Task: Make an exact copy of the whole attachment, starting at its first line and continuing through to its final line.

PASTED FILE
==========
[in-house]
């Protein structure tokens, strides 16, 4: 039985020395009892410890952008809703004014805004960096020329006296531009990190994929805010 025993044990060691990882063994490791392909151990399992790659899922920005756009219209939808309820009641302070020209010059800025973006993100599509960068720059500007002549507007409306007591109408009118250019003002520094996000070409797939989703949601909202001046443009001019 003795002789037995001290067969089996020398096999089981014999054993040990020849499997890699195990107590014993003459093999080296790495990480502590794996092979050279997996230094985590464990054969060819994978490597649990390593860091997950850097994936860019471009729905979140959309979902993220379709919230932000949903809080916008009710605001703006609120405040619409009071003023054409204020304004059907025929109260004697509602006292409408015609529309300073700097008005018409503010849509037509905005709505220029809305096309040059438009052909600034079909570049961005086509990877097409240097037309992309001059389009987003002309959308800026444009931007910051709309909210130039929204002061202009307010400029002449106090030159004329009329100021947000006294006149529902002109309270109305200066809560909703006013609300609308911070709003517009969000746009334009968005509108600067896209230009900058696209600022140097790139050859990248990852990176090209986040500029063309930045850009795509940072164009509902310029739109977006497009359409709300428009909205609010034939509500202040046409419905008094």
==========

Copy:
[in-house]
């Protein structure tokens, strides 16, 4: 039985020395009892410890952008809703004014805004960096020329006296531009990190994929805010 025993044990060691990882063994490791392909151990399992790659899922920005756009219209939808309820009641302070020209010059800025973006993100599509960068720059500007002549507007409306007591109408009118250019003002520094996000070409797939989703949601909202001046443009001019 003795002789037995001290067969089996020398096999089981014999054993040990020849499997890699195990107590014993003459093999080296790495990480502590794996092979050279997996230094985590464990054969060819994978490597649990390593860091997950850097994936860019471009729905979140959309979902993220379709919230932000949903809080916008009710605001703006609120405040619409009071003023054409204020304004059907025929109260004697509602006292409408015609529309300073700097008005018409503010849509037509905005709505220029809305096309040059438009052909600034079909570049961005086509990877097409240097037309992309001059389009987003002309959308800026444009931007910051709309909210130039929204002061202009307010400029002449106090030159004329009329100021947000006294006149529902002109309270109305200066809560909703006013609300609308911070709003517009969000746009334009968005509108600067896209230009900058696209600022140097790139050859990248990852990176090209986040500029063309930045850009795509940072164009509902310029739109977006497009359409709300428009909205609010034939509500202040046409419905008094």